When Neil Buckland, a Seattle-based artist, met a geologist by the name of Tony Irving a few years ago, he had no idea that would kick off an extraterrestrial collaboration. Buckland was at the University of Washington photographing ultrathin slices of meteorite for a project Irving was working on. The cut space rocks didn’t seem particularly exciting at first. Next, Buckland scanned the 30-micron-thick samples through a pair of polarizing filters. He was stunned by the vibrant collage of hues.
Inspired by the photographic possibilities, Buckland returned to his studio and set to work designing a camera system built around a microscope lens attached to a Pentax DSLR. To create his images, he captures a 2 millimeter square section of a sample at up to 40,000X magnification, then moves the camera slightly and takes another square. After capturing 300 to 400, it stitches them all together into a photo that can be displayed up to 12 feet wide. “It’s like a cosmos in a pebble,” Buckland says. “Artistically, I try to show the images as big as I am and as detailed as they are to create this existential shift in perspective.”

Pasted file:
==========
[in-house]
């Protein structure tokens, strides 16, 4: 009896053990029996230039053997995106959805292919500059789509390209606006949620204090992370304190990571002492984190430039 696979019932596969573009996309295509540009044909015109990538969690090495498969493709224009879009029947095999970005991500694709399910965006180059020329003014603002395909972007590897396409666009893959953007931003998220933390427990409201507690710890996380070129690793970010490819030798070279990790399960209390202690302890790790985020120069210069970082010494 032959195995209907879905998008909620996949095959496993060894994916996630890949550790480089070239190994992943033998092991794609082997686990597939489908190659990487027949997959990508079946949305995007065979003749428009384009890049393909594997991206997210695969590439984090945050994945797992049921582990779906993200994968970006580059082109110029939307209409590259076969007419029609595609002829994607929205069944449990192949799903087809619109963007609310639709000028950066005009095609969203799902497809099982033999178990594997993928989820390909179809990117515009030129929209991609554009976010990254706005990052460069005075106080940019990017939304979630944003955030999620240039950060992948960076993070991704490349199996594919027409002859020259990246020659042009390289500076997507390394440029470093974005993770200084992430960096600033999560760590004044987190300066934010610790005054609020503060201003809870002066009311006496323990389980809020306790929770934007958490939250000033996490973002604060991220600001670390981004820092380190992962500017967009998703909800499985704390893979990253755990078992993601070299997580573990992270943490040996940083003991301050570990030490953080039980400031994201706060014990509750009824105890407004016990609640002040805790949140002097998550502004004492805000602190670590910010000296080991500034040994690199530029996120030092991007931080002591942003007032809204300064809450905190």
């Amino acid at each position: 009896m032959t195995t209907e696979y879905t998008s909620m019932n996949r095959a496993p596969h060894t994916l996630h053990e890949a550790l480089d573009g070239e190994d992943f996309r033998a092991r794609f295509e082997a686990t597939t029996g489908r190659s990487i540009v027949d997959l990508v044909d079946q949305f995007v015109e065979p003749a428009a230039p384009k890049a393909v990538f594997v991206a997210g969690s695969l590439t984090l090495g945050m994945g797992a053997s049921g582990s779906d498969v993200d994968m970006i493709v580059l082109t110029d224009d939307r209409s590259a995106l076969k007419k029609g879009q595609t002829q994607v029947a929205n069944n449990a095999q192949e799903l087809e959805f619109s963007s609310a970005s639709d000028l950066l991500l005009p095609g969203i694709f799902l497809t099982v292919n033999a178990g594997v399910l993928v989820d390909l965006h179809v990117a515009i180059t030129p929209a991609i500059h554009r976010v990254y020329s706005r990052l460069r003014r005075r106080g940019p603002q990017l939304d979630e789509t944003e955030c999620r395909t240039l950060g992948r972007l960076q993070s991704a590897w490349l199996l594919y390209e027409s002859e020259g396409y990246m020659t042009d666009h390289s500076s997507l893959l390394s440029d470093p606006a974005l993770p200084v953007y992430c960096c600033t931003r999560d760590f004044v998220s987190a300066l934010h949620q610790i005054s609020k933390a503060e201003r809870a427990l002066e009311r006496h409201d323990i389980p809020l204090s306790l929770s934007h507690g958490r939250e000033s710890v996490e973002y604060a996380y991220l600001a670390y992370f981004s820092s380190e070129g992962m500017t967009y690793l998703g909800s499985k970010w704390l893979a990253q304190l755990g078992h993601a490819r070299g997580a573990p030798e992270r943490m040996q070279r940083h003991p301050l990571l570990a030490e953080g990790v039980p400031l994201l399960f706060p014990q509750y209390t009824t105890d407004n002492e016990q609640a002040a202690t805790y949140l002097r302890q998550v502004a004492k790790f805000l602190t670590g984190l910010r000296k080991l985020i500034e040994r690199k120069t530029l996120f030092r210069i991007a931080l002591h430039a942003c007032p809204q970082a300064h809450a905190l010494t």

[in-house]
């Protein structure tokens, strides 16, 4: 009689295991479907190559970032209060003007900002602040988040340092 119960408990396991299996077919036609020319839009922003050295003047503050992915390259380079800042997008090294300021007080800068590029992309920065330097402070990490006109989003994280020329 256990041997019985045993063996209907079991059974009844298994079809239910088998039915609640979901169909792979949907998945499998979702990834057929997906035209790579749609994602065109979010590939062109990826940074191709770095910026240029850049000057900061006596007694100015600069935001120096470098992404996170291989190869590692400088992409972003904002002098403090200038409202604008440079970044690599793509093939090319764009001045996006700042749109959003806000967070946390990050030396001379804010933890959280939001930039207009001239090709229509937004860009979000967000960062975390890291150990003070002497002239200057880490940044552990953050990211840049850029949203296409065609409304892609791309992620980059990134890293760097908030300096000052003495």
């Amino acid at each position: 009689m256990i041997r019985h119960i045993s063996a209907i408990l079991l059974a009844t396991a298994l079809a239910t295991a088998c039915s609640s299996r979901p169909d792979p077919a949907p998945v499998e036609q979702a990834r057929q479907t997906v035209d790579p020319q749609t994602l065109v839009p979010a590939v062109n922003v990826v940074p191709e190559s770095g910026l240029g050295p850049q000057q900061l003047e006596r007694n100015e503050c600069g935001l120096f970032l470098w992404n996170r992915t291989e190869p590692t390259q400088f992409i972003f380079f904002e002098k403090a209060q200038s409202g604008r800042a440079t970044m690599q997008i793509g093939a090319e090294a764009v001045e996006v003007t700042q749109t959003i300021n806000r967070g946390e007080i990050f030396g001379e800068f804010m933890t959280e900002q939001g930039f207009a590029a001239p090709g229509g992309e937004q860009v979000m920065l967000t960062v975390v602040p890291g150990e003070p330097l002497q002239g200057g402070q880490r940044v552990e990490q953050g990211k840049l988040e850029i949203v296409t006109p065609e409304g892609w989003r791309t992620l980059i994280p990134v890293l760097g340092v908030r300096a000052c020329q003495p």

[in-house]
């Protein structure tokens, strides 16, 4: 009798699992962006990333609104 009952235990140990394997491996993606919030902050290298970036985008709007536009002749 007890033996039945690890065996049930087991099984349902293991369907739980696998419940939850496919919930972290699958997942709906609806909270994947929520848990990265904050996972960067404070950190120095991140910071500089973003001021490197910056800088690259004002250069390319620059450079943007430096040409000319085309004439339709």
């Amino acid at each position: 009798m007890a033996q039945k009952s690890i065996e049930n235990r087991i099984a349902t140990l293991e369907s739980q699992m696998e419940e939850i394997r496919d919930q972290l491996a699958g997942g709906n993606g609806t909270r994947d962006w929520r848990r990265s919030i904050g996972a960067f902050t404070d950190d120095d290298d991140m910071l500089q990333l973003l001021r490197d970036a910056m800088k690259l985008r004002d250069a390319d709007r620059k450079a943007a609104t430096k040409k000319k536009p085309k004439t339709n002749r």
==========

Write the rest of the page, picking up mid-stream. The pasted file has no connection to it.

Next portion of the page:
Polarized light can reveal different minerals in samples. If a meteorite is rich in olivine, like the one at the top of this article, the light brings out greens, oranges and blues. For scientists, the pattern of minerals can hold clues to a meteorite’s origins, such as whether it came from an asteroid collision a billion years ago or was ejected from a massive impact on Earth. another world with a particular mixture of atmospheric gases. They’re also great to watch if you just want to get away.